August 15, 2008

August 15, 1945: Liberation or Division of Korea?

Today is August 15th, which is the Liberation Day in Korea, commemorating Aug. 15, 1945 surrender of Japan that ended the World War II. President Lee Myung-bak of South Korea is geting some flack by renaming this day to "National Founding Day" (60th anniversary of the establishment of a separate government in southern Korea in 1948). Critics argue that Korean government existed as the Provisional Korean Government-in-Exile in China for three decades prior to 1945 and that the establishment of the Republic of Korea in 1948 helped seal the division of Korea further.

Korea was not liberated truly from foreign intervention in August 1945 since Korea came under the spheres of influence by another two foreign powers (the US and the USSR). Moreover, Korea was not handed over to the Koreans to rule, but it was divided in half.

Much misconceptions exist about this transitional period, from 1945 to 1948. For example, a common belief is that the division of Korea was agreed upon by the allies at the Potsdam Conference, but during Cairo and Potsdam Conference discussions on the future of Korea, no mention was made specifically about a division of Korea, only that Korea would be granted independence in due course following the war. Without a clear agreed plan and with the Pacific War coming to end hastily, and Soviet troops nearing Korea and Japan, with US forces far away in the Pacific, the US came up with a unilateral and quickly-drawn proposal to divide Korea in half into two occupying zones (as Imperial Russia and Japan had proposed many years before when their ambitions on Korea clashed) so that the US would at least get a foothold in Korea even though it was not feasible to reach Korea in time to challenge the Soviet occupation of whole Korea. The US was surprised that the Soviets complied to this proposal and stopped at the 38th parallel. If a proposal for joint occupation of whole Korea was made, as in Austria, it would have expedited decolonialization of Korea and would have left Korea in one piece to chart its future. But that was not the case.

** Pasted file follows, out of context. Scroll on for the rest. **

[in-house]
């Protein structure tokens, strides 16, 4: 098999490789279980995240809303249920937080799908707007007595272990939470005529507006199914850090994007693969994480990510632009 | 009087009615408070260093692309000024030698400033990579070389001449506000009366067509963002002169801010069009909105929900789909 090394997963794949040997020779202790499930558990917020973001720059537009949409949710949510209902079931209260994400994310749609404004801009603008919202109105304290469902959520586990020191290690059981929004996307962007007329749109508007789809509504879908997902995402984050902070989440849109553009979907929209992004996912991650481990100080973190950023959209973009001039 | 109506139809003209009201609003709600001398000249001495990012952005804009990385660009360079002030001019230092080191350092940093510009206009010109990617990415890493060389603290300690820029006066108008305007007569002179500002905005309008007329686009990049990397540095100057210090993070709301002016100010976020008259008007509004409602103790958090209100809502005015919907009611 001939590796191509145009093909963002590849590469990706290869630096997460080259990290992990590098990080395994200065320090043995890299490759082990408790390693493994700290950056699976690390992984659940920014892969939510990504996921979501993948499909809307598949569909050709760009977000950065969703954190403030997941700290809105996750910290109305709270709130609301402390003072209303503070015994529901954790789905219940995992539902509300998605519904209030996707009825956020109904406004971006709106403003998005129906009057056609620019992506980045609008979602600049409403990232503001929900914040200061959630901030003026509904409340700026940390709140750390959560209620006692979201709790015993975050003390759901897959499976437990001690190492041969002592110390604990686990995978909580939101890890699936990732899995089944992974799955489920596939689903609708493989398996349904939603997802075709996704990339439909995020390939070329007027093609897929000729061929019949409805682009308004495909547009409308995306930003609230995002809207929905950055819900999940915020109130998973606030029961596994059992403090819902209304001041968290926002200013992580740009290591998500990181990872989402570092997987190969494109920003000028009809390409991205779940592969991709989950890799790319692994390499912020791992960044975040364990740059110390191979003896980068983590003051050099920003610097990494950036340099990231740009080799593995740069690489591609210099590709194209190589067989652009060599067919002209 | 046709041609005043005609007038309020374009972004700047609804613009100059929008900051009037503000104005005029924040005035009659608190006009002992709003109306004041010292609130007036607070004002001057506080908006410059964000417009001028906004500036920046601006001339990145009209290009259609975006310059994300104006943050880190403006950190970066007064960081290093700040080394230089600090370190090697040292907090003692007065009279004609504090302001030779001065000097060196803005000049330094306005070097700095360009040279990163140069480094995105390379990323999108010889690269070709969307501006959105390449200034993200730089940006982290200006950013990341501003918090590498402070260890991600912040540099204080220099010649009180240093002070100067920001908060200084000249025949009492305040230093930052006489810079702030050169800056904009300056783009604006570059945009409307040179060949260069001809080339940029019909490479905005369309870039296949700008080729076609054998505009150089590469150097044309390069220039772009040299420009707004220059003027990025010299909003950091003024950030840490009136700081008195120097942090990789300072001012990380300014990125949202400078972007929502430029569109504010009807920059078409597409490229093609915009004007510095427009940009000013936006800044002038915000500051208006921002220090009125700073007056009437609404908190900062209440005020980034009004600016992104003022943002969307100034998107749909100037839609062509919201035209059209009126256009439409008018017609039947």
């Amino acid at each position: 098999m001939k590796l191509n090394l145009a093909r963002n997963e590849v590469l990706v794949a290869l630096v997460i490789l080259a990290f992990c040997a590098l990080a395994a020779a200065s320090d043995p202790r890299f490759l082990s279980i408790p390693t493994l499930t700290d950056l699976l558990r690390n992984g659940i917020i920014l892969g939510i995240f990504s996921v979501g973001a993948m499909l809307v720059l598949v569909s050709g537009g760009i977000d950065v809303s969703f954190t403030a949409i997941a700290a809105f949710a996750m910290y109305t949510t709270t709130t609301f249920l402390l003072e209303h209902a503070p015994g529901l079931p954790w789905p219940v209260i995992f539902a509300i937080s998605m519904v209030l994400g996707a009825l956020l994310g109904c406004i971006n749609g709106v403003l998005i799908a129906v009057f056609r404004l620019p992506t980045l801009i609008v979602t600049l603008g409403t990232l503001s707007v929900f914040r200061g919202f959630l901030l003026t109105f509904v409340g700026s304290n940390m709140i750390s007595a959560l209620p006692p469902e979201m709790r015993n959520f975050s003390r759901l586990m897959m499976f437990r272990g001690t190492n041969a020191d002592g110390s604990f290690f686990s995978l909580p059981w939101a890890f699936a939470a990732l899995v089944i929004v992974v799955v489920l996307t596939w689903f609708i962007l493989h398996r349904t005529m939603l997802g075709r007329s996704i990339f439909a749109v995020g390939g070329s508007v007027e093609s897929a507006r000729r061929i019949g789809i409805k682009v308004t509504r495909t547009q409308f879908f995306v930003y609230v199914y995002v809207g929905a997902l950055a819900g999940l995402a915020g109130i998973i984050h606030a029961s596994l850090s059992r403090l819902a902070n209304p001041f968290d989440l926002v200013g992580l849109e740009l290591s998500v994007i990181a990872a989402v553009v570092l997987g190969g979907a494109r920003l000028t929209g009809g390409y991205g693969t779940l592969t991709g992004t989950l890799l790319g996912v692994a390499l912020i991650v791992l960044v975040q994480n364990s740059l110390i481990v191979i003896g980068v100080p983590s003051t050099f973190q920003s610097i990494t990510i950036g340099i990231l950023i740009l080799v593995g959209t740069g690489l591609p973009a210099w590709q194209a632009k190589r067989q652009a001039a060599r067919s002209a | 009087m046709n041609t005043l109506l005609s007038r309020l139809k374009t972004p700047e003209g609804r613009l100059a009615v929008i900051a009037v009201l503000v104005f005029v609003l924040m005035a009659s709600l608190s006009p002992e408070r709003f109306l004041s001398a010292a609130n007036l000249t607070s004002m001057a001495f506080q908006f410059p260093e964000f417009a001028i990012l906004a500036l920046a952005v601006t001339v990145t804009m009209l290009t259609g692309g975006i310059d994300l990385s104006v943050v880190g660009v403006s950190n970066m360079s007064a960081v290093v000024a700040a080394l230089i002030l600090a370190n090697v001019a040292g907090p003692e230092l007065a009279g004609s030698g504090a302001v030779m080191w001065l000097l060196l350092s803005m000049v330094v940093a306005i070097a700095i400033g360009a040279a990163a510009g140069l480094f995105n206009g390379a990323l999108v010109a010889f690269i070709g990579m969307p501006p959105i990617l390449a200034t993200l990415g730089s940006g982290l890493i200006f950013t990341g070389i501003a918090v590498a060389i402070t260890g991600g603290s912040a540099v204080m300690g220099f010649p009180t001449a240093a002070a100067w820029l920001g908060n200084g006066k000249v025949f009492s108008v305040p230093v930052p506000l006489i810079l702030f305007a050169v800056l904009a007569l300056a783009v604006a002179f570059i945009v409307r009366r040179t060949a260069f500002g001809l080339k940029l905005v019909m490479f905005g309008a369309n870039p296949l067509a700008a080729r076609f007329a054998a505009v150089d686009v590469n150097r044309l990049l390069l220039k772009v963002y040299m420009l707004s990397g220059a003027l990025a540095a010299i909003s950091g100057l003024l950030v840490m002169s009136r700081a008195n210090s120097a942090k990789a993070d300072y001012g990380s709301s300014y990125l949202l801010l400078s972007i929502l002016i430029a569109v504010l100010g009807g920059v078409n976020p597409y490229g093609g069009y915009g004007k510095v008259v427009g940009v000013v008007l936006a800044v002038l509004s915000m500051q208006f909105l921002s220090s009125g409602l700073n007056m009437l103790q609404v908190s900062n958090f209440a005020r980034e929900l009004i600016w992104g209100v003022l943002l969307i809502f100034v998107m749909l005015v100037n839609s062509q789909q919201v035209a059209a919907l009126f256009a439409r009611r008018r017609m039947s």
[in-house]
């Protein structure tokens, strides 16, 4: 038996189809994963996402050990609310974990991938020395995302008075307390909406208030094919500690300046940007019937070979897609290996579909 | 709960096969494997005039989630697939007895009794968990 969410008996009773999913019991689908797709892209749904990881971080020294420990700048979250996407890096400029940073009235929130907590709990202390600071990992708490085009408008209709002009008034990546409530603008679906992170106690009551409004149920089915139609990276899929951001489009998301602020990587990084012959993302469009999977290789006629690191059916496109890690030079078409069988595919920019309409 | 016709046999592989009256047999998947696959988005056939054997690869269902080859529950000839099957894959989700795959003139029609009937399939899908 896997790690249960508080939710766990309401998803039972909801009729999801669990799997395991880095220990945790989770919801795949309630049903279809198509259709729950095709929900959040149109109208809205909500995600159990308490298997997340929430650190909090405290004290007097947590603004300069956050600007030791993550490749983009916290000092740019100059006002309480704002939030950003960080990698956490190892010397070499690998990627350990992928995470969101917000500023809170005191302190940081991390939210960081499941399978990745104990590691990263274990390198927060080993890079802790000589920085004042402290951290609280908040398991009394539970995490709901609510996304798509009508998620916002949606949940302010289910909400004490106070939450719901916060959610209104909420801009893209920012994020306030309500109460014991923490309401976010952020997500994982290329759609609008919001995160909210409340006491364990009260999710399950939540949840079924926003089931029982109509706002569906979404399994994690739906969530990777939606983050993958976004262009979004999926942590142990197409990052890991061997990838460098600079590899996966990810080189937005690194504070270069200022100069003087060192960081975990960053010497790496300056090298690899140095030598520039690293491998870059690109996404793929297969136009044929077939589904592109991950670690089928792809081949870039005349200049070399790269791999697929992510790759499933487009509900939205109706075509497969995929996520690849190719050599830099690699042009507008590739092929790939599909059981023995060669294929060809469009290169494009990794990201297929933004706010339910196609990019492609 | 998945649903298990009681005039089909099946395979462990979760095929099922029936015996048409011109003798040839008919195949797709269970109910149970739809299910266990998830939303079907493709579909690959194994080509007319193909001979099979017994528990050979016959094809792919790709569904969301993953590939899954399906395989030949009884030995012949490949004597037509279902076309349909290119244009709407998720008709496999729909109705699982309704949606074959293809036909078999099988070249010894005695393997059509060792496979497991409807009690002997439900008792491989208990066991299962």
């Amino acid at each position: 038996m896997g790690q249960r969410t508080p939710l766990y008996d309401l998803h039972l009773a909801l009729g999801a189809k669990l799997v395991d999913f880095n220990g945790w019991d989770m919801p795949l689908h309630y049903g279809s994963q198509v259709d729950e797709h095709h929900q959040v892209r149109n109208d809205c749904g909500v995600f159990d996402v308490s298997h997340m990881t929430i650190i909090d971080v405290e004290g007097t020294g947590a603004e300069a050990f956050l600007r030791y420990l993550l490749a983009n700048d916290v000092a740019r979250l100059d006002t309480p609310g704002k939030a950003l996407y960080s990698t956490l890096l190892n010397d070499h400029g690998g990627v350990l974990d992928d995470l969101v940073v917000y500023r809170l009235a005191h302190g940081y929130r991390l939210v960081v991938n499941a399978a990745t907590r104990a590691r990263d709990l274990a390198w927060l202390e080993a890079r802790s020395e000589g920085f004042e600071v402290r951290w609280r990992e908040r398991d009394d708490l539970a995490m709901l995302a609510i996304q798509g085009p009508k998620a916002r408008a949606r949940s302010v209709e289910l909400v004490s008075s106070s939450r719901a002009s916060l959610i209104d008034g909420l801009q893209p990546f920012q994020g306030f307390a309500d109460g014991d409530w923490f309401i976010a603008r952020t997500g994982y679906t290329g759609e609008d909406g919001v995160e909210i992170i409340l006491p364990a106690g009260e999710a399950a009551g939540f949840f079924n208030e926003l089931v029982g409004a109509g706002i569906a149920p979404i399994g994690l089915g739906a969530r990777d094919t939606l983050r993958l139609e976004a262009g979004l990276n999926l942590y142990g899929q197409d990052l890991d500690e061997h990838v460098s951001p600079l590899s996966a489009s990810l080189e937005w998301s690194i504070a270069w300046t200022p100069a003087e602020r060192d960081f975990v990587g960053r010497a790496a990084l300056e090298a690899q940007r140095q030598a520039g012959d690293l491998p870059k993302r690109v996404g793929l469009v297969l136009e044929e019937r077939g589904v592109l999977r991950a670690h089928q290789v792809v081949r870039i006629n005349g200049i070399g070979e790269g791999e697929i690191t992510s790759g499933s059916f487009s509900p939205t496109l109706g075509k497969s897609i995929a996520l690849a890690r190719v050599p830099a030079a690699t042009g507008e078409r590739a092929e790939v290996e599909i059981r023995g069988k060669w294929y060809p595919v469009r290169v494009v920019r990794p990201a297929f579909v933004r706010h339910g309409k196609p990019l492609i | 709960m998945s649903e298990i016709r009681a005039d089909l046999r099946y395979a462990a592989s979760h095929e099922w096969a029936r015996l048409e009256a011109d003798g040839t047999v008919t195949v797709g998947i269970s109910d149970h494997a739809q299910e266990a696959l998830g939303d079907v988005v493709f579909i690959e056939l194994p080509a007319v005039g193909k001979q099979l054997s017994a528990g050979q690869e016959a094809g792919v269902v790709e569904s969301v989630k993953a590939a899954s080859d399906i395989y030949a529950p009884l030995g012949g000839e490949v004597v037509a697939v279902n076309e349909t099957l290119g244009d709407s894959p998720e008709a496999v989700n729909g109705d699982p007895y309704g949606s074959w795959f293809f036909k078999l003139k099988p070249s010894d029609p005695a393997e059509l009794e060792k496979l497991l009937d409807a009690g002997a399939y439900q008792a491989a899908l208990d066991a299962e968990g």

The US side maintains that the zonal occupation proposal was a temporary measure, a military one and not a political one, but history tells us that that fateful decision sealed a series of events that made the division of Korea permanent: different approaches to decolonialization and demilitarization of Japanese forces in Korea, the trusteeship confusion and debacle, deep polarization of political forces in respective zones, political assassinations and violent purges, uprisings and beginnings of civil war, border clashes that led to all-out war, foreign military interventions, precarious armistice with lack of peace treaty, security-first policies and political repression .......

[Photo shows US troops, upon "liberating" southern Korea in August 1945, raising Stars & Stripes in front of the Japanese colonial administration headquarter building in Seoul, which was much hated by Koreans for brutality of the colonial rule. In a way, it would appear that Americans are replacing Japanese as colonial overseers, as US soldiers moved into the military compounds in Seoul vacated by the outgoing Japanese colonial forces. Only now, after more than six decades, are US commanders vacating the Seoul compounds for a new consolidated headquarters south of Seoul.]

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